The nameless main character of Alena is an aspiring art curator with no experience, currently working for an insufferable and self-important woman. The best thing she gets to do as part of this job is travel to the Venice Biennale, where she meets Bernard Augustin, a man with the aura of tragedy surrounding him. Two years ago, the curator of his museum and his childhood friend, Alena, disappeared mysteriously, and his famous museum, the Nauk, has been closed ever since. But Bernard sees something in our main character and invites her to fill Alena’s role at the Nauk. But what our narrator will realize is that the mysterious Alena left behind a larger-than-life legacy, and it’s possible that no one can live up to her memory.
A creative retelling of Daphne du Maurier’s Rebecca, Alena sets the classic gothic story in the art world. Though Pastan struggles with her characters, this is still an interesting novel in its own right.
Rebecca is a modern classic, one that I absolutely love, so I’m going to simultaneously be wary of and want to devour any novel that claims to be a retelling. Retellings in and of themselves don’t bother me if the author is creative, but sticking to an existing story too much, trying to mold your characters and plot points to fit someone else’s, can sometimes backfire. In the case of Alena, it was moderately successful; the story was interesting, but the novel did have some issues. (And I’ll admit: the first line just did not work for me, something you’ll understand if you’re familiar with Rebecca.)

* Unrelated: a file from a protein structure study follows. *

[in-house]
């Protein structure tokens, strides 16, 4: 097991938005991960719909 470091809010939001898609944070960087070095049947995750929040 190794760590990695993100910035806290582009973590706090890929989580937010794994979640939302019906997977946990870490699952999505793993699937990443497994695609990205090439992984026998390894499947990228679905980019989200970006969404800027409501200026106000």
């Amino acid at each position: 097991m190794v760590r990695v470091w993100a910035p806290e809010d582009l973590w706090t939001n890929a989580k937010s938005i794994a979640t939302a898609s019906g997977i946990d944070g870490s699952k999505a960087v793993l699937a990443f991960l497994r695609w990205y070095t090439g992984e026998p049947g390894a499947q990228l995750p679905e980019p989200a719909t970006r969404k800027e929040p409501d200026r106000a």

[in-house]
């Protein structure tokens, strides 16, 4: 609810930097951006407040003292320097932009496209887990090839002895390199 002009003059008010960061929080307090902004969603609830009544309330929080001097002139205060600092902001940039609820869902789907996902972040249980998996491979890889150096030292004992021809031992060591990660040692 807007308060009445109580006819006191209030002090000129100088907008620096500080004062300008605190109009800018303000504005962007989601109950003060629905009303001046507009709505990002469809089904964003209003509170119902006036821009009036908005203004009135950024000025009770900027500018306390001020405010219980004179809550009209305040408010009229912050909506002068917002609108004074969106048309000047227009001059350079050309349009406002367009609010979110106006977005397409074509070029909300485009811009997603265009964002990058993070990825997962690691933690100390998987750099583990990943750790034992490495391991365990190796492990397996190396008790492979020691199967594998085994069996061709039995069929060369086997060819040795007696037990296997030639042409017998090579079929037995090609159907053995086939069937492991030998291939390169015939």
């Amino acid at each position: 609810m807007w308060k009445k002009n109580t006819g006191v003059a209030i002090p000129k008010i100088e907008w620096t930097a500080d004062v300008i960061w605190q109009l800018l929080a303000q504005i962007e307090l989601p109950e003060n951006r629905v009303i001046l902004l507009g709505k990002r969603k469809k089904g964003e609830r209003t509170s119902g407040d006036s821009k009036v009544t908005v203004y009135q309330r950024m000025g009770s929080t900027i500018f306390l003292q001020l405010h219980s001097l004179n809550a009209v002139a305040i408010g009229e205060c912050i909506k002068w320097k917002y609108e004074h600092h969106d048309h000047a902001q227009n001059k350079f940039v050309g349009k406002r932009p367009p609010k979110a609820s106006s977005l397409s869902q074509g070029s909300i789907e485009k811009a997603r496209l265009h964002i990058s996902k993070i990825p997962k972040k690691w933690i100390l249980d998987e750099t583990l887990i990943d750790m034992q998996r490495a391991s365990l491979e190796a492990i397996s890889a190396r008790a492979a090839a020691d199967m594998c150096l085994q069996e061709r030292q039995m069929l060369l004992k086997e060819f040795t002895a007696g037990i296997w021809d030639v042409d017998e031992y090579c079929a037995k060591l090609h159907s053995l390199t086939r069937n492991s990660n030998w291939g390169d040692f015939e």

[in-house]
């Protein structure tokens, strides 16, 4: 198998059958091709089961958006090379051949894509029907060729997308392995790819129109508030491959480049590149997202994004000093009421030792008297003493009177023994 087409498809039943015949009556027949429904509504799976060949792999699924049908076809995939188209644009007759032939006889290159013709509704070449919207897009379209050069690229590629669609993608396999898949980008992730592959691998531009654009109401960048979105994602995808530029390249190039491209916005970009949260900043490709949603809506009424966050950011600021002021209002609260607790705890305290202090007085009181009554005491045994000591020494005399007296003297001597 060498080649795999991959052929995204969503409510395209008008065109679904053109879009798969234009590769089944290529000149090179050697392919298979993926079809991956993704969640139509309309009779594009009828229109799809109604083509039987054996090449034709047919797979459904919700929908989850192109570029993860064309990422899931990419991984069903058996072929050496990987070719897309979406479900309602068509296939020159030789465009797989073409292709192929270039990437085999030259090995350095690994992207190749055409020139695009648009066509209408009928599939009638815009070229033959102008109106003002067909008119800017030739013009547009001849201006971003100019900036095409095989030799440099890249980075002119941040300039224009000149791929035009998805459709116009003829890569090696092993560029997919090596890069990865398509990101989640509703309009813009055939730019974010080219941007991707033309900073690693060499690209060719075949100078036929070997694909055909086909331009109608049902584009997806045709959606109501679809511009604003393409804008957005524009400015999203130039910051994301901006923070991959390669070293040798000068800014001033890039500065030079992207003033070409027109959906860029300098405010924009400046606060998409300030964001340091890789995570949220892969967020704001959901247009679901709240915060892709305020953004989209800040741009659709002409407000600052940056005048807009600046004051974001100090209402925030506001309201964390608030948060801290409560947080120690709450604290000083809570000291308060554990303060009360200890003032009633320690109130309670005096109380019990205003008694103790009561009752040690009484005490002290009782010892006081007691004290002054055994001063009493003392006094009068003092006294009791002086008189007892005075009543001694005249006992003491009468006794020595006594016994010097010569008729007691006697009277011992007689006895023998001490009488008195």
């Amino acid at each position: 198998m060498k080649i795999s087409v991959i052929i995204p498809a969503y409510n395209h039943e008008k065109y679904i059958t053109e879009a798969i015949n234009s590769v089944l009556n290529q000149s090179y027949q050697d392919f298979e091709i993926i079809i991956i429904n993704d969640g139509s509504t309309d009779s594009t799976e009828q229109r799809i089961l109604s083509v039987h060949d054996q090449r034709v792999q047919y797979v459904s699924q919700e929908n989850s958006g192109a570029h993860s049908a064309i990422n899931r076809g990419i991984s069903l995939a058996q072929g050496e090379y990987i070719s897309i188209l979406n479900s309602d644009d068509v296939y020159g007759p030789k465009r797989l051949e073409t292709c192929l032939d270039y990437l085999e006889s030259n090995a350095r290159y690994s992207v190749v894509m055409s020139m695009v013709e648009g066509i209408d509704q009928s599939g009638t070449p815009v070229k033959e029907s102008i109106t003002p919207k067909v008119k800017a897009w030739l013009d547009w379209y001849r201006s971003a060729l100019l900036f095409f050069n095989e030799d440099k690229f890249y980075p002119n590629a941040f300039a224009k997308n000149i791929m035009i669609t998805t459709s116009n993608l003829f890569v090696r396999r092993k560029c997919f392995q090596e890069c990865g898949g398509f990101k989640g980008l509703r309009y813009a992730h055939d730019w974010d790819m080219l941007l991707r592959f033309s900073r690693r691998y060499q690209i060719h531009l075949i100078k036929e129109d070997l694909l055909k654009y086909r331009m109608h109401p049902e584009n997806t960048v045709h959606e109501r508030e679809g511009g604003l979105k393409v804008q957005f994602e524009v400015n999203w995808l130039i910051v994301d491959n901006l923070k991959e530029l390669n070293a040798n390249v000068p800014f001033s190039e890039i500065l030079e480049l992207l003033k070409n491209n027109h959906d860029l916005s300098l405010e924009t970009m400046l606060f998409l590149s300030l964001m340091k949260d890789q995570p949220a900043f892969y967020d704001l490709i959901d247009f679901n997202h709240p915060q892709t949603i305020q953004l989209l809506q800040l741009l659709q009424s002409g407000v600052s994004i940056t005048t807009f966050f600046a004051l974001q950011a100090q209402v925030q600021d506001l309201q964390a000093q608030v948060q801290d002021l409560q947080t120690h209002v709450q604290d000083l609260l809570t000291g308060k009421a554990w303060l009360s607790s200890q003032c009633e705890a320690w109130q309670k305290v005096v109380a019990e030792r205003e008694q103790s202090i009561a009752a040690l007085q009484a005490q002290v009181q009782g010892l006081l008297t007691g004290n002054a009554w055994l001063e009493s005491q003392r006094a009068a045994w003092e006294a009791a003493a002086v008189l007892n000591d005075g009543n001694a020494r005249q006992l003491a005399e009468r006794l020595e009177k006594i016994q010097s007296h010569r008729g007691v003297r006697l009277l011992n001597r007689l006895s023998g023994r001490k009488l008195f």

The characters in Alena were really the weak point of the novel. The anonymous main character is completely forgettable; if she wasn’t telling the story, you wouldn’t know she existed. She’s weak, naive, and cowardly. And yes, she’s supposed to be a wide-eyed innocent (as is the main character in Rebecca), but that’s supposed to be an asset. We’re supposed to find her a balance to Rebecca’s conniving ways, a breath of fresh air. Over the course of the novel, she’s supposed to find her voice and her place in the world, making it not Rebecca’s home, but her own.
Our nameless main character doesn’t exactly accomplish that in Rebecca. Not only does she never find her footing, but there are times when she is so cowed and awkward, unable to stand up to anyone for anything, that I cringed while reading. I pitied her, which is a dangerous emotion to have while reading. Pity implies a lack of respect, and that’s certainly in line with what I felt.
The art world setting of Alena is what really redeemed the novel, and it’s interesting that this is the place that the book most significantly departed from its inspiration. Pastan discusses many different aspects of the art world, including controversial modern art, and the reader is treated to a glimpse of the debates raging in that arena today. It’s interesting, and it makes it clear that Pastan can, indeed, write. Perhaps she would have done better writing an original novel rather than basing it on a classic that many people have strong feelings about. Either way, this novel does have its own merits, despite my issues with its characters; most of all, I look forward to seeing what Pastan does next, as it’s clear she’s a talented and creative writer.